By NewsDesk @infectiousdiseasenews
Health officials in the Junta de Castilla y León has confirmed a case of Crimean-Congo hemorrhagic fever (CCHF). The confirmed case is a male who has been admitted to the Salamanca University Assistance Complex for a couple of days and who had been bitten by a tick in a pine forest area in the province of Salamanca in late May.
The infectious process caused high fever, so he went to his Primary Care doctor, who suspected that it could be a tick-borne infection and gave him treatment. Due to his non-improvement, tests were performed and his hospital transfer was decided, with the suspicion that it could be a case of Crimean-Congo hemorrhagic fever.
The patient is admitted to the Infectious Diseases Service in a room with the isolation measures foreseen in these cases and his clinical state is stable within the severity that this pathology implies.
From Public Health and in coordination with the healthcare field, as soon as the suspicion of this possible case was established, the protocol of action and coordination between the health authorities of the Ministry of Health and the Autonomous Community of Castilla y Lion. Given this situation, blood samples from the patient have been sent to the National Microbiology Center of the Instituto de Salud Carlos III, which has confirmed that it is an infection with the Crimea-Congo virus. Likewise, the appropriate protection measures for health professionals have been adopted.
The Epidemiology Section of the Territorial Service of the Junta de Castilla y León, in collaboration with the health professionals of the University Assistance Complex of Salamanca, has identified the contacts of the affected person to indicate the follow-up to be carried out. In close contacts, this consists of regularly monitoring your body temperature and communicating to your reference epidemiologist any change in your health.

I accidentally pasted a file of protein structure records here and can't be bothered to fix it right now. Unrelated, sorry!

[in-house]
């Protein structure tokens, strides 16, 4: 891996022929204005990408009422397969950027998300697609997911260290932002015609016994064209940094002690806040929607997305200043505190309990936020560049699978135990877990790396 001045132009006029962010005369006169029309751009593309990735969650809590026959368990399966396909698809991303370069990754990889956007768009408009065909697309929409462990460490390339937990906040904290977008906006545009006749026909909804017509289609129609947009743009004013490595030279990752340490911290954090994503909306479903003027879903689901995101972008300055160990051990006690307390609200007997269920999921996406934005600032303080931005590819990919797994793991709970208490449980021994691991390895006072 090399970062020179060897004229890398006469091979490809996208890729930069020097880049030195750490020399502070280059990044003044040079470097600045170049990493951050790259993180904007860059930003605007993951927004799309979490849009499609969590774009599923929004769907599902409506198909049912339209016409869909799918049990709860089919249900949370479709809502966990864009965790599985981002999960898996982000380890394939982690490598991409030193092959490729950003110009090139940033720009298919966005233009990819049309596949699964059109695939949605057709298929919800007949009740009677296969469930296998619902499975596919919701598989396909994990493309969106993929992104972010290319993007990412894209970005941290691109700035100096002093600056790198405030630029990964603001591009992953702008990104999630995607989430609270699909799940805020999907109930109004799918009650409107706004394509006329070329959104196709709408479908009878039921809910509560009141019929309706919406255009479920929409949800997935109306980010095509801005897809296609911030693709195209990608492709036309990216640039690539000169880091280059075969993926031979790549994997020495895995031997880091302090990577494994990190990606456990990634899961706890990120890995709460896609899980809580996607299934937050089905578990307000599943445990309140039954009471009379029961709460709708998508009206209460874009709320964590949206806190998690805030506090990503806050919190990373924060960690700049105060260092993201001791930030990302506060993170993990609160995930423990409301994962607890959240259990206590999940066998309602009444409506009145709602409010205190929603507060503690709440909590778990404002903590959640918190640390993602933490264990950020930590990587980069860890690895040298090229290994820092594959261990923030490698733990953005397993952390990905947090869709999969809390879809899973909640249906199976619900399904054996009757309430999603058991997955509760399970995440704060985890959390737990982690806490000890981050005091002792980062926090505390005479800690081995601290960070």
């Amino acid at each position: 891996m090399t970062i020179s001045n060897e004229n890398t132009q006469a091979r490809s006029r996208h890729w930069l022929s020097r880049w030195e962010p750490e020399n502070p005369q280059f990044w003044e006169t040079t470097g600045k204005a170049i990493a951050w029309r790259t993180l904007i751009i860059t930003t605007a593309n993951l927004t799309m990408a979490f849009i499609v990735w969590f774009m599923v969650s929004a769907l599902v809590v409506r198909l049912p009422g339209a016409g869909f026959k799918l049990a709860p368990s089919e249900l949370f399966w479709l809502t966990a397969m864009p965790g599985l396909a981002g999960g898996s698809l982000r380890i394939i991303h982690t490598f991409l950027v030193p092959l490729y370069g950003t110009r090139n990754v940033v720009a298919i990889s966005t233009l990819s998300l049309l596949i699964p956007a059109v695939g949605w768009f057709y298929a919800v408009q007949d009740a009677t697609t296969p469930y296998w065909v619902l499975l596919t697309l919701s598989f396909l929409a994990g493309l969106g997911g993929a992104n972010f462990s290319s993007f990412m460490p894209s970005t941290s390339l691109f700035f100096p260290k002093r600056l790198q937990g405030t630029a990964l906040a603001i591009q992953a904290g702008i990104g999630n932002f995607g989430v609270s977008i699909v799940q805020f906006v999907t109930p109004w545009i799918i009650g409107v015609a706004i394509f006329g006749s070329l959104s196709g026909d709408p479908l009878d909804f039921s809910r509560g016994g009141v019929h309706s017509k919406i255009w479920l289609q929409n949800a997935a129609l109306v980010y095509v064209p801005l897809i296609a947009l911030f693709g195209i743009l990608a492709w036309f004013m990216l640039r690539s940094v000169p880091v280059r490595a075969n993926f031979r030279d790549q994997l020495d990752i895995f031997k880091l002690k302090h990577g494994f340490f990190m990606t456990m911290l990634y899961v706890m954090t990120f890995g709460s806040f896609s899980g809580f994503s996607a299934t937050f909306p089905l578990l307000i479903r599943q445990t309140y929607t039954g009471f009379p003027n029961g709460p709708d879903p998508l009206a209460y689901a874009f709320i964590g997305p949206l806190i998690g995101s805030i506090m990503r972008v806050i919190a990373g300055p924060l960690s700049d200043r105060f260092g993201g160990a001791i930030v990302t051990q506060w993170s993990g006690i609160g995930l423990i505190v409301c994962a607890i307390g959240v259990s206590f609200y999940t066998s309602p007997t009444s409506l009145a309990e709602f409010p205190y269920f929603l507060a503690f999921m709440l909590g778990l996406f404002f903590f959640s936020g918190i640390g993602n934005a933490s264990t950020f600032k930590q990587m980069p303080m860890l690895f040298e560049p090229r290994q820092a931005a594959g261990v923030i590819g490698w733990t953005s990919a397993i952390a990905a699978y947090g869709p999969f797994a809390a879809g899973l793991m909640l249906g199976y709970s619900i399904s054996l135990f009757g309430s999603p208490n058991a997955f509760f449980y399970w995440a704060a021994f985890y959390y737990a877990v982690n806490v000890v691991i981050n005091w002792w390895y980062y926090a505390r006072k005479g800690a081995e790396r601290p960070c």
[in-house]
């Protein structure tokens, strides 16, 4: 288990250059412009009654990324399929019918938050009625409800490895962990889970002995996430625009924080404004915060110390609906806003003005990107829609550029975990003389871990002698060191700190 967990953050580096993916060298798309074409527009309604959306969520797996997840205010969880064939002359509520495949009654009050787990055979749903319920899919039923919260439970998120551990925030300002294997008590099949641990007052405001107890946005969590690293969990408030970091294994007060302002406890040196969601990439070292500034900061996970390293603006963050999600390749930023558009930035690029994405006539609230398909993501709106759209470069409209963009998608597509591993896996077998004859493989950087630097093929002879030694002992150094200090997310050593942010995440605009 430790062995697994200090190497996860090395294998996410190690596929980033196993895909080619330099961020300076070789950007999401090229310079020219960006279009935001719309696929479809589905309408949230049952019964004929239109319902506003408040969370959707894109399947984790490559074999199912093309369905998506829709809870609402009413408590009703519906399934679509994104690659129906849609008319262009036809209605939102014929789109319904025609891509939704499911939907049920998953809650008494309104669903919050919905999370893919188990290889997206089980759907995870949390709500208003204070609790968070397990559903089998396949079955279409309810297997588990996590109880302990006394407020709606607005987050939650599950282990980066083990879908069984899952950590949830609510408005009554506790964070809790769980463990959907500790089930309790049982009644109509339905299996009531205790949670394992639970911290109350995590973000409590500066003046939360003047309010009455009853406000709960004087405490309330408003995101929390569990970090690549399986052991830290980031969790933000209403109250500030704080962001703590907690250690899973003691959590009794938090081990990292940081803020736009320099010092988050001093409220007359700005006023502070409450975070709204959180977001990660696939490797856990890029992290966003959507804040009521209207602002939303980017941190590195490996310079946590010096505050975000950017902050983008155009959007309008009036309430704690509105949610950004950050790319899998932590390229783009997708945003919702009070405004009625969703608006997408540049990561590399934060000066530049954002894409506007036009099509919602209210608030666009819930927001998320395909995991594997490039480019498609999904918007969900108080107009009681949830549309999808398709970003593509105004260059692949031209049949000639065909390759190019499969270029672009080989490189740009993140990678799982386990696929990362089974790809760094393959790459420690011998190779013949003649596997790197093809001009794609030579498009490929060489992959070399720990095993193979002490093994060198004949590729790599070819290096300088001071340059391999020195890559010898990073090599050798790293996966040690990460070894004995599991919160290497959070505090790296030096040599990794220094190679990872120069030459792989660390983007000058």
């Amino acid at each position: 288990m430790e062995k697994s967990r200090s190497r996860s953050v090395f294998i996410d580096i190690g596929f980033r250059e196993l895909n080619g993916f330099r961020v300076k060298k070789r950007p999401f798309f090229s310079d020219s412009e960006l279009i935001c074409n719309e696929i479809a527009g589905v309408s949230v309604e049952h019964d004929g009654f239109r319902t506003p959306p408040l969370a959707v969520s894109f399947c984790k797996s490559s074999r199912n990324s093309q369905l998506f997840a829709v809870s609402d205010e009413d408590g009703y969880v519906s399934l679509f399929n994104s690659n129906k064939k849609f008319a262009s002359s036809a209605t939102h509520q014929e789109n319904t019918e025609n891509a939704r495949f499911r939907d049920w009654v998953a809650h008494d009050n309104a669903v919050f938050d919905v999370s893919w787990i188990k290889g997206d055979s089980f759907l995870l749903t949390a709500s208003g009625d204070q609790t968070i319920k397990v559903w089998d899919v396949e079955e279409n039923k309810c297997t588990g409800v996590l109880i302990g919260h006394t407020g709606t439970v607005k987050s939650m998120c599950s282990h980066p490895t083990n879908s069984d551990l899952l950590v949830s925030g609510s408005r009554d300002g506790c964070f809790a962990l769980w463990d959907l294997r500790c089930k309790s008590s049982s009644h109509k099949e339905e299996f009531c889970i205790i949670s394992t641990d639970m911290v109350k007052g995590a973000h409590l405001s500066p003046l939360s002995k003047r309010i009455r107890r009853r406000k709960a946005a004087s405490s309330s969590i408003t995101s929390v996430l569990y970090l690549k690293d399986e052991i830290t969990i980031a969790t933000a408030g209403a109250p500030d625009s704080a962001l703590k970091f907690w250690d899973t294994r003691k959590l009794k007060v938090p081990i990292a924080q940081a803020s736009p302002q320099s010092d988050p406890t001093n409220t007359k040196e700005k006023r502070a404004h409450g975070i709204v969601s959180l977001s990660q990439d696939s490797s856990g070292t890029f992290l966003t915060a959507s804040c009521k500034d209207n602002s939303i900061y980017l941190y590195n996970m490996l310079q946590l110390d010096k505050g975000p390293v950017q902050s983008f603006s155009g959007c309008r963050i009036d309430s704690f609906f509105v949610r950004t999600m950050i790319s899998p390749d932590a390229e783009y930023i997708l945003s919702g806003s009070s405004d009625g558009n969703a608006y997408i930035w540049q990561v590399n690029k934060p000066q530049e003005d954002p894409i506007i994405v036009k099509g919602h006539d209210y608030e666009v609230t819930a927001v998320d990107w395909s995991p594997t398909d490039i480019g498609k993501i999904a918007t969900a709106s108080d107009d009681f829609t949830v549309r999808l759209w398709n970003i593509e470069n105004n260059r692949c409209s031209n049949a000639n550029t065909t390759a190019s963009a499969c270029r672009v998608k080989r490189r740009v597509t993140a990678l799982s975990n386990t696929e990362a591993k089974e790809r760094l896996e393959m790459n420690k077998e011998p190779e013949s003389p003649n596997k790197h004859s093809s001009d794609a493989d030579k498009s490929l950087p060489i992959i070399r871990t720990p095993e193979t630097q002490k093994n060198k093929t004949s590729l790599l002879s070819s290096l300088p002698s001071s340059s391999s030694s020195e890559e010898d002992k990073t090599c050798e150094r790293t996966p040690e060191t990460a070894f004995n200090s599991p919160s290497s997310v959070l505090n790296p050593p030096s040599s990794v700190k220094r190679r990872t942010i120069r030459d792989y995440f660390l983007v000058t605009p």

Crimean-Congo hemorrhagic fever is a widespread disease caused by a tick-borne virus (Nairovirus) of the Bunyaviridae family. The CCHF virus causes severe viral hemorrhagic fever outbreaks, with a case fatality rate of 10–40%
Animals become infected by the bite of infected ticks and the virus remains in their bloodstream for about one week after infection, allowing the tick-animal-tick cycle to continue when another tick bites. Although a number of tick genera are capable of becoming infected with CCHF virus, ticks of the genus Hyalomma are the principal vector.
The CCHF virus is transmitted to people either by tick bites or through contact with infected animal blood or tissues during and immediately after slaughter. The majority of cases have occurred in people involved in the livestock industry, such as agricultural workers, slaughterhouse workers and veterinarians. Human-to-human transmission is possible.
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